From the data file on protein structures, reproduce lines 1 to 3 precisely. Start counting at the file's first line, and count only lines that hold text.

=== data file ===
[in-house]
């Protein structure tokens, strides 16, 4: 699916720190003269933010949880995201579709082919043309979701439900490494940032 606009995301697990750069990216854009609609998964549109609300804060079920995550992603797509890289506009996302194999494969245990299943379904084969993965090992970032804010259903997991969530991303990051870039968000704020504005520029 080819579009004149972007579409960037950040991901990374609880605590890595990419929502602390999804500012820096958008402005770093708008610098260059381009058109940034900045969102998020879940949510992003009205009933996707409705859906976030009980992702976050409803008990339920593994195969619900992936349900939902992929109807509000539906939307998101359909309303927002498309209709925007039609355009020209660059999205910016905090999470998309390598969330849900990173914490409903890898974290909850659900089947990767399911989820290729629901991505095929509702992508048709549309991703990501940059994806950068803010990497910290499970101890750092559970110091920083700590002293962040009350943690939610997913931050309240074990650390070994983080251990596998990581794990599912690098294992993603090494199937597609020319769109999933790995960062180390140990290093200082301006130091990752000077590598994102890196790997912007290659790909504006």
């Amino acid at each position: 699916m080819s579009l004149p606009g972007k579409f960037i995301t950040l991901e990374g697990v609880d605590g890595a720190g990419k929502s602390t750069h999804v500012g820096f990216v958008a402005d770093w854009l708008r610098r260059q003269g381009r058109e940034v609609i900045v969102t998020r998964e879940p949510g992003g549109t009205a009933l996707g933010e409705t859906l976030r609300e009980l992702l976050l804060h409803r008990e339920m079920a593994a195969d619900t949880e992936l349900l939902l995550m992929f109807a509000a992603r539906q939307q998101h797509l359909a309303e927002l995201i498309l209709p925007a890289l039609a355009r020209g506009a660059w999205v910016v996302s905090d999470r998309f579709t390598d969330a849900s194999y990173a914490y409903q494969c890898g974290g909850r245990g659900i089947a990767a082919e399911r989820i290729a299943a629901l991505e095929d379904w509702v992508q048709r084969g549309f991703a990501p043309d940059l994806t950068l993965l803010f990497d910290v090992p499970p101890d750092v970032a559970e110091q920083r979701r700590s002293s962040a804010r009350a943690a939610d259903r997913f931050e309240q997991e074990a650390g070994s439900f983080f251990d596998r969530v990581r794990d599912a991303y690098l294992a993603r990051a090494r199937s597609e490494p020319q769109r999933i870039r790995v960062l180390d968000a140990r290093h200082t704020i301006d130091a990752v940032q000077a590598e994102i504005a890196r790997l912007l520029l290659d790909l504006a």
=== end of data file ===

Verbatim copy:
[in-house]
């Protein structure tokens, strides 16, 4: 699916720190003269933010949880995201579709082919043309979701439900490494940032 606009995301697990750069990216854009609609998964549109609300804060079920995550992603797509890289506009996302194999494969245990299943379904084969993965090992970032804010259903997991969530991303990051870039968000704020504005520029 080819579009004149972007579409960037950040991901990374609880605590890595990419929502602390999804500012820096958008402005770093708008610098260059381009058109940034900045969102998020879940949510992003009205009933996707409705859906976030009980992702976050409803008990339920593994195969619900992936349900939902992929109807509000539906939307998101359909309303927002498309209709925007039609355009020209660059999205910016905090999470998309390598969330849900990173914490409903890898974290909850659900089947990767399911989820290729629901991505095929509702992508048709549309991703990501940059994806950068803010990497910290499970101890750092559970110091920083700590002293962040009350943690939610997913931050309240074990650390070994983080251990596998990581794990599912690098294992993603090494199937597609020319769109999933790995960062180390140990290093200082301006130091990752000077590598994102890196790997912007290659790909504006």
């Amino acid at each position: 699916m080819s579009l004149p606009g972007k579409f960037i995301t950040l991901e990374g697990v609880d605590g890595a720190g990419k929502s602390t750069h999804v500012g820096f990216v958008a402005d770093w854009l708008r610098r260059q003269g381009r058109e940034v609609i900045v969102t998020r998964e879940p949510g992003g549109t009205a009933l996707g933010e409705t859906l976030r609300e009980l992702l976050l804060h409803r008990e339920m079920a593994a195969d619900t949880e992936l349900l939902l995550m992929f109807a509000a992603r539906q939307q998101h797509l359909a309303e927002l995201i498309l209709p925007a890289l039609a355009r020209g506009a660059w999205v910016v996302s905090d999470r998309f579709t390598d969330a849900s194999y990173a914490y409903q494969c890898g974290g909850r245990g659900i089947a990767a082919e399911r989820i290729a299943a629901l991505e095929d379904w509702v992508q048709r084969g549309f991703a990501p043309d940059l994806t950068l993965l803010f990497d910290v090992p499970p101890d750092v970032a559970e110091q920083r979701r700590s002293s962040a804010r009350a943690a939610d259903r997913f931050e309240q997991e074990a650390g070994s439900f983080f251990d596998r969530v990581r794990d599912a991303y690098l294992a993603r990051a090494r199937s597609e490494p020319q769109r999933i870039r790995v960062l180390d968000a140990r290093h200082t704020i301006d130091a990752v940032q000077a590598e994102i504005a890196r790997l912007l520029l290659d790909l504006a």